The Type-R was sold in various guises, with export models differing from JDM (Japanese Domestic Market) cars in frontal styling and options. With the Celtic Tiger roaring loudly in the 2000s, many JDM-only cars from Glanzas to Skylines found their way to our shores. This was manna from heaven for a young enthusiast like me, and it seemed that every week a new beast could be spotted prowling around the local backroads. The Integra always held a special place in my heart, however and a brief drive in a friend's track-prepped example only added to the desire for one. I considered buying an example for a short time before settling on a diet of French hot hatches, mainly due to one unfortunate fact. There's no polite way to say it, but fast Hondas tend to attract scum in this country. Stories of Type-Rs being robbed and torched are all too common, which is an absolute travesty for owners who spend every spare moment tinkering and fettling with their pride and joy. Despite this, Ireland has one of the biggest Honda scenes outside Japan, and there are some truly stunning examples up and down the land.

Not so mellow yellow

All Type-Rs were built equal, but some are more equal than others... Step forward Paul McNamara's 1999 Phoenix Yellow model, with added yellowness inside. To the casual observer, this is an old egg-coloured car, but to Jap fans this is the Holy Grail. It's one of the only examples currently on the road in the country, and it's beyond mint. It came from Japan (with a Grade 5 auction sheet, the highest standard) via the UK, and Paul has been slowly turning it into his dream Integra over the last few years. There aren't too many tidier cars in Ireland, and in this watery evening sunset it looks unbelievably good. There's a few choice visual modifications, such as the gold Volk Racing TE37 wheels and the Spoon rear spoiler (both big JDM brands), but these merely add to the racing-car-for-the-road image.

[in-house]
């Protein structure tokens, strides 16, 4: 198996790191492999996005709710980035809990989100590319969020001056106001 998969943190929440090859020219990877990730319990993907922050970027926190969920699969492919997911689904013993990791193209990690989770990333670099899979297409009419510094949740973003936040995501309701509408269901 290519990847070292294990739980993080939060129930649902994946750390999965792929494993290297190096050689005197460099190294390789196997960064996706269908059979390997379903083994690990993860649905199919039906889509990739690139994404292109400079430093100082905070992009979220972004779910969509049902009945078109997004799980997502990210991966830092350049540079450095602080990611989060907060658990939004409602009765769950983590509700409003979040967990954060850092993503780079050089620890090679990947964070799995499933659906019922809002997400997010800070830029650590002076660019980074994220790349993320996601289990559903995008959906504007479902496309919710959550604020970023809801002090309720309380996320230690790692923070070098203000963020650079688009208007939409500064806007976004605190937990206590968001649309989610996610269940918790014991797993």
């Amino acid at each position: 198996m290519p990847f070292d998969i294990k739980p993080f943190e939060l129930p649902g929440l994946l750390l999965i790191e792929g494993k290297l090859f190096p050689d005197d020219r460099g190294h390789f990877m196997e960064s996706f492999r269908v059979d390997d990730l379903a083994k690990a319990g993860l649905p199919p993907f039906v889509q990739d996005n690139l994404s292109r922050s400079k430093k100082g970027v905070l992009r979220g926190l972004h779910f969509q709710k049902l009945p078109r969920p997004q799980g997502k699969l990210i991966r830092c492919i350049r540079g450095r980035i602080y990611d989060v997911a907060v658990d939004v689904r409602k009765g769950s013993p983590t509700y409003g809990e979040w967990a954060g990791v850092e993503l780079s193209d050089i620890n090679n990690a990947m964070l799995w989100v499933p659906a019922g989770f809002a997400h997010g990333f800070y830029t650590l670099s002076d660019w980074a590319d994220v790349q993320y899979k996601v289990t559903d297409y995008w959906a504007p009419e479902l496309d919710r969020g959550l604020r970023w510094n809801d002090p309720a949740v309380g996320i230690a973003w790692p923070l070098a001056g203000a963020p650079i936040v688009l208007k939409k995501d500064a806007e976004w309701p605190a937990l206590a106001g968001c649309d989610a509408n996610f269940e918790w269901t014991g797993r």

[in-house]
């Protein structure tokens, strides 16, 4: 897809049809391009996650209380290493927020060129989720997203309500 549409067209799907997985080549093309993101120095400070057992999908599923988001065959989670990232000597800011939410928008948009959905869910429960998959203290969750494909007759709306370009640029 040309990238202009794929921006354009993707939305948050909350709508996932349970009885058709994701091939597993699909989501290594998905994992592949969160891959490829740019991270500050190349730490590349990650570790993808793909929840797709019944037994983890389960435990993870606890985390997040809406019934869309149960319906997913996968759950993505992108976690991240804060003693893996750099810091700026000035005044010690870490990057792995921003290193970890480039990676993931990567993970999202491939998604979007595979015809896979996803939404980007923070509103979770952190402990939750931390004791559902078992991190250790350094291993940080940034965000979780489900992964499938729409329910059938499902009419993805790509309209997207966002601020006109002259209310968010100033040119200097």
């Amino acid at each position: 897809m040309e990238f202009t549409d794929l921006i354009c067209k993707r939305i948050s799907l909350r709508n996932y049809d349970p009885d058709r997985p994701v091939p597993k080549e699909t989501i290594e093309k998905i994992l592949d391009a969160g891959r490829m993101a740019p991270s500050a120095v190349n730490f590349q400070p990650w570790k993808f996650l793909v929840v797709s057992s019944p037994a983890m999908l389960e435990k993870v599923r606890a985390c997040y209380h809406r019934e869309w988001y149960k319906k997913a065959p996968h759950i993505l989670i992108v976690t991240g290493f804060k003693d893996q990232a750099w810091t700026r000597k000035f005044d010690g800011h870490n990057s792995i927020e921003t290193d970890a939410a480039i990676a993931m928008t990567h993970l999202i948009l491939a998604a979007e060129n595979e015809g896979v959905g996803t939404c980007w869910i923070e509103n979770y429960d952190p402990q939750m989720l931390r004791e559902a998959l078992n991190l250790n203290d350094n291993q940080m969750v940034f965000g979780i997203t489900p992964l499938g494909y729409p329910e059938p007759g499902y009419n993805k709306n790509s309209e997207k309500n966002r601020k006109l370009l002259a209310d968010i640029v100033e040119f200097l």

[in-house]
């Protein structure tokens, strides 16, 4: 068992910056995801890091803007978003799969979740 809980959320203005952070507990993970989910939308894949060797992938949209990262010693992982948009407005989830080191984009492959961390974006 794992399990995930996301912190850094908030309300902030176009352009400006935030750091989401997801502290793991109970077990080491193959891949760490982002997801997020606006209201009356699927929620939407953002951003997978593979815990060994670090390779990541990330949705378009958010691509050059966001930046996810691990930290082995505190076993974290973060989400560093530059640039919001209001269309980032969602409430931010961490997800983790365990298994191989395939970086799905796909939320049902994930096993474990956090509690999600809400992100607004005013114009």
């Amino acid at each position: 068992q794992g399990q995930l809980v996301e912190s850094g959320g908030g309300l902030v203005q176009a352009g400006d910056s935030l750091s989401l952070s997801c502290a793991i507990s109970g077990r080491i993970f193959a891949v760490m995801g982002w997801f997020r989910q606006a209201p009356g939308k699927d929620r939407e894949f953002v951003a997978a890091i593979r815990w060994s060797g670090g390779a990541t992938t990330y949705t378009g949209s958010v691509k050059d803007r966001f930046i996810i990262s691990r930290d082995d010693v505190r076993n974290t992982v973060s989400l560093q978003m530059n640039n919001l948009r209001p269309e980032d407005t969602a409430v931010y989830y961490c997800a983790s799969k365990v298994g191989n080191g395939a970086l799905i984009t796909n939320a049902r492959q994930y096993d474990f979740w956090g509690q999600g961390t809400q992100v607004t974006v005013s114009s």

Inside, it's kind of hard to see past the bright yellow Recaros. They are supremely supportive though, with harness slots featured as standard. There are loads more nice touches and rare options that would send Honda heads wild with envy (the spec sheet is as long as your arm), but Type-Rs are about driving, and that's what we're going to do today.

As the B18C engine cranks and settles into a docile idle, you could be forgiven for thinking that a sewing machine has found its way under the bonnet. This is all the more impressive considering the four individual throttle bodies nestling three feet away from your ears, and the litany of internal work done to the engine. Paul informs me that it's now pushing out around 220hp, and on this damp evening the sophisticated coilover suspension and LSD will certainly earn their crust, especially due to the lack of any stability aids or ABS...